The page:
The key to serving Ina Garten’s perfectly lemony pasta in a flash is making the whole thing ahead of time and storing it in a stovetop-friendly pan. (I like to use the pasta pot I boiled the water in.) Pop it from the fridge to a warm burner set on low for a perfect summer meal in minutes.
by Nora Horvath in Recipes, July 25th, 2016
We’re all about peach cobblers and peach pies in the summer, but if all you’re making with this juicy fruit is dessert, you’re seriously missing out. Peaches are at their peak of juicy sweetness for just a short time in the summer, and it’s best to make the most of those glorious days. Read more
by Katie Workman in In Season, Recipes, July 24th, 2016
If you’re anything like us, all you crave for dinner on a Monday night is the salty convenience of takeout. Thanks to Rachael Ray and her 30-minute meals, you can make an Asian-inspired noodle dish at home in less time than it would take to have it delivered. Read more
by Emily Lee in Recipes, July 24th, 2016
Swiss chard (also known simply as chard) is a leafy green vegetable that is related to beets and spinach. It is rich in vitamins A, C and especially K, and it is also a good source of magnesium, iron and potassium. Chard can be steamed or sauteed, and it’s great in soups, stews, casseroles, frittatas and quiches. Young leaves can be eaten raw in salads.
Chard always has green leaves, but the stalks can be a variety of colors. Rainbow chard is an assortment of different varieties, with stalks of red, pink, orange, yellow and white. The colors will fade somewhat in the cooking process, but boy are they pretty to look at when uncooked! Chard stems take a little longer to cook than the leaves, but the whole plant is edible and delicious. It’s a little bit sweet in the stems (which have a slight celery-like flavor) and pleasantly bitter in the leaves. Some people prefer to remove the stems from the leaves and cook them separately. If the stems are thin and tender, this step can be skipped.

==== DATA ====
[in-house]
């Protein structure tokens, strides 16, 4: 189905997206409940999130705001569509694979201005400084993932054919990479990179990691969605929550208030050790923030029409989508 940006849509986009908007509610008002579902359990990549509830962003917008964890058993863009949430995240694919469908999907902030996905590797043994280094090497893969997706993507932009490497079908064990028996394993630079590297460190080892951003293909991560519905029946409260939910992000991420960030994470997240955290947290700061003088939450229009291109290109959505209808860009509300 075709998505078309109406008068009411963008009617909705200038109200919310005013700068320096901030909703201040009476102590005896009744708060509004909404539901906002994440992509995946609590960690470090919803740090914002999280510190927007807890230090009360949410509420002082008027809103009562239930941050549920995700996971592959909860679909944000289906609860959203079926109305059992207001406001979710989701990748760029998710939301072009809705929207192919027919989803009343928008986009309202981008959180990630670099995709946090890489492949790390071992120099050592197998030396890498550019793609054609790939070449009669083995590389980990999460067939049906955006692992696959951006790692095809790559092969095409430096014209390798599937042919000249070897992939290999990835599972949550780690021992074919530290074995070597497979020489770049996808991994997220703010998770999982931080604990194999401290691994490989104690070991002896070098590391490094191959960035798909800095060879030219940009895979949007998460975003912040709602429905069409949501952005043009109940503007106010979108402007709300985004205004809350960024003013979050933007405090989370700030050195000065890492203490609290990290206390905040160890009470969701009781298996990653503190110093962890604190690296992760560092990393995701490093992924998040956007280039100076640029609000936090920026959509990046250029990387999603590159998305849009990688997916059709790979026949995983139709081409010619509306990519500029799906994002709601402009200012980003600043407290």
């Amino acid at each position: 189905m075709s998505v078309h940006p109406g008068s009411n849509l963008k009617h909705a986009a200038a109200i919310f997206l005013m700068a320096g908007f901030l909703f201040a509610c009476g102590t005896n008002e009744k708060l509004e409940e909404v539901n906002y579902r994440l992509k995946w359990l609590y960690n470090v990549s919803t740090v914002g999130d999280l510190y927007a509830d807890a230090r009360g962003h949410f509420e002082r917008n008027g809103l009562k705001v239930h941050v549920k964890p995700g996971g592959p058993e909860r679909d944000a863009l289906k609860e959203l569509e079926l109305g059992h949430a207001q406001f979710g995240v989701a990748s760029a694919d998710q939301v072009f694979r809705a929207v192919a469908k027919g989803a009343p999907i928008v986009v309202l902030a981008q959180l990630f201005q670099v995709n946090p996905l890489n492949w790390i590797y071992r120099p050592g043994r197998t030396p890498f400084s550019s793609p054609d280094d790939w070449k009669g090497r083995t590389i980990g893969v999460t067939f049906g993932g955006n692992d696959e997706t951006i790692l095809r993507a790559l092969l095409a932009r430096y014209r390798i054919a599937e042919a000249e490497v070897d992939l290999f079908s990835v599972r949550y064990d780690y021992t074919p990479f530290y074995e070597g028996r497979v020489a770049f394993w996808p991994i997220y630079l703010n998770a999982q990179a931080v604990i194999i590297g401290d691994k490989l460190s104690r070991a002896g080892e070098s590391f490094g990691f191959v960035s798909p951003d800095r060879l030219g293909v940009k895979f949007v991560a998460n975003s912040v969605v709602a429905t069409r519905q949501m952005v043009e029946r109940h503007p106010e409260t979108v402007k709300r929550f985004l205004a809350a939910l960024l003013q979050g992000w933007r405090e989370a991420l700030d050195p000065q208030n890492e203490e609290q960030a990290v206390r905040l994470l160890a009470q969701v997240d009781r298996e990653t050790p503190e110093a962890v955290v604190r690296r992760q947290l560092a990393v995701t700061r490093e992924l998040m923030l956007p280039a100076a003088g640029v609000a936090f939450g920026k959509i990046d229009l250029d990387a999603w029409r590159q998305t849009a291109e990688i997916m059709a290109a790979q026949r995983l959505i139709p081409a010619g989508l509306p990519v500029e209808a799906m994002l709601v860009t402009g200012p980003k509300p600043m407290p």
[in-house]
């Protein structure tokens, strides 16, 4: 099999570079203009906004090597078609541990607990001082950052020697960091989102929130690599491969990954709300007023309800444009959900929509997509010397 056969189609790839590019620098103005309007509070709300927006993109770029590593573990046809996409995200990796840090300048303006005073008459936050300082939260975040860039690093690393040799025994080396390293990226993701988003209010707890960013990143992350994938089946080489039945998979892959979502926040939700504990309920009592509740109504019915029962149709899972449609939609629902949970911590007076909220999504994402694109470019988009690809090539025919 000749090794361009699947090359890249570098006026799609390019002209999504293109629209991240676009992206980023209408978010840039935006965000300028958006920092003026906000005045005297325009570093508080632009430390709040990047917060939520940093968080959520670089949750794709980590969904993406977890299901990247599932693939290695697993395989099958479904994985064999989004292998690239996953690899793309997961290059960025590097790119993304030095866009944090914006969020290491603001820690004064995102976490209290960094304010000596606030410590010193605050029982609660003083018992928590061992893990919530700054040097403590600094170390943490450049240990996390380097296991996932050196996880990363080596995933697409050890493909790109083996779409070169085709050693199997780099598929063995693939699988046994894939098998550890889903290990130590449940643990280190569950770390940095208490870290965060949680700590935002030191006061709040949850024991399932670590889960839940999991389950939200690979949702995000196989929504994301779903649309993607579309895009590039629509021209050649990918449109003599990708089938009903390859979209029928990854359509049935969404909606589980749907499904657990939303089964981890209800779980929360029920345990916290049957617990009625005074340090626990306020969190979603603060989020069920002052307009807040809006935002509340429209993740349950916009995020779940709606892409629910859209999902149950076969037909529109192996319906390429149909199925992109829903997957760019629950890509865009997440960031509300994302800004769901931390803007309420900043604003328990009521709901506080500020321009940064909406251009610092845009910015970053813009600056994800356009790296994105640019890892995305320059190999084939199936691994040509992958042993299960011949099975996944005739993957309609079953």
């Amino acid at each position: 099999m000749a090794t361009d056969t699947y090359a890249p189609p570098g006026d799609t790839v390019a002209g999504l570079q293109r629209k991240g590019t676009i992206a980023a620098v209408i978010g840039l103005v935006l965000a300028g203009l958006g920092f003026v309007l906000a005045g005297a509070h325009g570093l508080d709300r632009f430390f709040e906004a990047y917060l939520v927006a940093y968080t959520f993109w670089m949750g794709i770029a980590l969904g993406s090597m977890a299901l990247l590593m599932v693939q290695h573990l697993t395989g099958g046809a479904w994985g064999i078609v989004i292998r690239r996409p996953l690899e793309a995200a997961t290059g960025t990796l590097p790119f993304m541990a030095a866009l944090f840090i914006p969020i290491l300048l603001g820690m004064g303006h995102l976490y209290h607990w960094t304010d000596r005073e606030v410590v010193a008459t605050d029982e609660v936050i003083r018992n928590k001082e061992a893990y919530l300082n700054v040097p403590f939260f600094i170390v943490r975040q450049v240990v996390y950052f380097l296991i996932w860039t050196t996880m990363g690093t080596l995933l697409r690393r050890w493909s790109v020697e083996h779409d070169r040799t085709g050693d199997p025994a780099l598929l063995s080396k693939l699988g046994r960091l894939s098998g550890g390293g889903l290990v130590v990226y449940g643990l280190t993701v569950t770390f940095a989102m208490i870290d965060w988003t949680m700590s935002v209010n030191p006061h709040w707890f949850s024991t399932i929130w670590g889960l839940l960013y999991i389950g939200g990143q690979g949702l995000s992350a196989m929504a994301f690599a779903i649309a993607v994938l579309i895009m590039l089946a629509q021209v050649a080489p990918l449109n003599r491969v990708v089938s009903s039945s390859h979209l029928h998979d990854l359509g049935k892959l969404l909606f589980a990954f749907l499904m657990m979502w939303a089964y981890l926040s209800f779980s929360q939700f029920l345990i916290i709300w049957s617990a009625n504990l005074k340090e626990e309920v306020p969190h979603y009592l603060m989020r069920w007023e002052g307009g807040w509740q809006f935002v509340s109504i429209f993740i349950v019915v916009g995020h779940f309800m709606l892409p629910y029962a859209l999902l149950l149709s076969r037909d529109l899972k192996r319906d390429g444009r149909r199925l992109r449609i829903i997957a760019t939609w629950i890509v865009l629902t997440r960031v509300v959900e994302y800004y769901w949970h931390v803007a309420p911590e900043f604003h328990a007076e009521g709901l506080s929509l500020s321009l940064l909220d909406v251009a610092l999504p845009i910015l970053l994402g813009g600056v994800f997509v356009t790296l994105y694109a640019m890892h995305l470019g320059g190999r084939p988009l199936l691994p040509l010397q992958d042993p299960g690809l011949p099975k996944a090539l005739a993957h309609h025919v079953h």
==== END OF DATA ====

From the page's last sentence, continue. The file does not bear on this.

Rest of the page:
Summer dining is all about ease and convenience, so if you’re agonizing over the perfect salad to pair with your pork tenderloin or grilled chicken, you’re seriously overthinking it. Intricate slaws that require a half-hour of chopping and grain salads that require you to boil water get a lot of hype at this time of year, but we think there’s a superior option that best encapsulates the easy, laid-back nature of summer dining. Let us introduce panzanella, a traditional Italian salad made with day-old bread, olive oil, tomatoes and basil. These are just the staples, as many modern recipes go above and beyond the call of duty by featuring cucumber, bell pepper, red onion and more of the season’s finest produce. But what we love the most about this hearty dish is the fact that it has the potential to reduce food waste. That’s right: The crustier the bread, the better. So before you even think about tossing that half loaf of stale bread on your countertop, check out these quick, easy and flavorful panzanellas from Food Network.
Cucumber, red onion, basil and heirloom tomatoes are mixed together to create an eye-catching rainbow of edible color in Ree Drummond’s rustic bread salad. When selecting the bread, go for a crustier loaf that will hold its shape against the olive oil and red wine vinegar dressing. If you want to avoid using the oven, you can cut up the bread and let it dry out at room temperature overnight.